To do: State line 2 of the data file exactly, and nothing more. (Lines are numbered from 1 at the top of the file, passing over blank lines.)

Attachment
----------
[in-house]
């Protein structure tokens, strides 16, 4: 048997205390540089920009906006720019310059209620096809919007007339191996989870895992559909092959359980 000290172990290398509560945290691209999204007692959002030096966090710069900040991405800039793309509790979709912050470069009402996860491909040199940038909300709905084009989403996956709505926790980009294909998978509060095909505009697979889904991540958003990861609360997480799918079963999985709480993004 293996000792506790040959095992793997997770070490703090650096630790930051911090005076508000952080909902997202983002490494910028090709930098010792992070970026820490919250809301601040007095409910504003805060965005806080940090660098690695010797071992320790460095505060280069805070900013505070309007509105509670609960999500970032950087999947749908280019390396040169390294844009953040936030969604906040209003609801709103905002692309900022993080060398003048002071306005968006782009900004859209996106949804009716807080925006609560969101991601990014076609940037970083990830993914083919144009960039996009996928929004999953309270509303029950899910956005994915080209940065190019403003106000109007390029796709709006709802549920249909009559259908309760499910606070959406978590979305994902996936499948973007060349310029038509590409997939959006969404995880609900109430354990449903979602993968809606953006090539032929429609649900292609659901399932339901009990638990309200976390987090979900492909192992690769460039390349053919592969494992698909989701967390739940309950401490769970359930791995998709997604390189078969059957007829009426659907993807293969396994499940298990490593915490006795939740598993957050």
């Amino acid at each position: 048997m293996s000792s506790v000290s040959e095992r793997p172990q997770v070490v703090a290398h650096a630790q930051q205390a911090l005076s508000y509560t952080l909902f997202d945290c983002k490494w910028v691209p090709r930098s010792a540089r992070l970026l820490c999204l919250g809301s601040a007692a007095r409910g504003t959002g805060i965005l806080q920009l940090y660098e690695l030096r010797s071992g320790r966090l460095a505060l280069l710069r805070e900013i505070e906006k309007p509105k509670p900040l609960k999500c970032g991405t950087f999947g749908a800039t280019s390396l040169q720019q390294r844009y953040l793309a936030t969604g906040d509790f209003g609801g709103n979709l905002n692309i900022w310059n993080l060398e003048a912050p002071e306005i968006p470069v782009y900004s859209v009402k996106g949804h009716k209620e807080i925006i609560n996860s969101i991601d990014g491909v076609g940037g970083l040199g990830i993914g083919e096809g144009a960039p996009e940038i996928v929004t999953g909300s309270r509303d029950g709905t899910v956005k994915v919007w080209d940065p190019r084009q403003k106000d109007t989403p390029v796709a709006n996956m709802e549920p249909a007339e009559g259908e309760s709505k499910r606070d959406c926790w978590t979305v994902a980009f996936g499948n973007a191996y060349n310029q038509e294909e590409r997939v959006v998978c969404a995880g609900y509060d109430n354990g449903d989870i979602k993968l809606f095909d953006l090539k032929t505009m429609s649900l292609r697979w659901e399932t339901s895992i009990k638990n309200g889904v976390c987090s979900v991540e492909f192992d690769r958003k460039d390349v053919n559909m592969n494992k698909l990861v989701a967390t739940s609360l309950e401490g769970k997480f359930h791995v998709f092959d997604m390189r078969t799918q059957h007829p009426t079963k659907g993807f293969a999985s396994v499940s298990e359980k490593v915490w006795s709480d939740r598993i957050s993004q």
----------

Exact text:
């Protein structure tokens, strides 16, 4: 048997205390540089920009906006720019310059209620096809919007007339191996989870895992559909092959359980 000290172990290398509560945290691209999204007692959002030096966090710069900040991405800039793309509790979709912050470069009402996860491909040199940038909300709905084009989403996956709505926790980009294909998978509060095909505009697979889904991540958003990861609360997480799918079963999985709480993004 293996000792506790040959095992793997997770070490703090650096630790930051911090005076508000952080909902997202983002490494910028090709930098010792992070970026820490919250809301601040007095409910504003805060965005806080940090660098690695010797071992320790460095505060280069805070900013505070309007509105509670609960999500970032950087999947749908280019390396040169390294844009953040936030969604906040209003609801709103905002692309900022993080060398003048002071306005968006782009900004859209996106949804009716807080925006609560969101991601990014076609940037970083990830993914083919144009960039996009996928929004999953309270509303029950899910956005994915080209940065190019403003106000109007390029796709709006709802549920249909009559259908309760499910606070959406978590979305994902996936499948973007060349310029038509590409997939959006969404995880609900109430354990449903979602993968809606953006090539032929429609649900292609659901399932339901009990638990309200976390987090979900492909192992690769460039390349053919592969494992698909989701967390739940309950401490769970359930791995998709997604390189078969059957007829009426659907993807293969396994499940298990490593915490006795939740598993957050």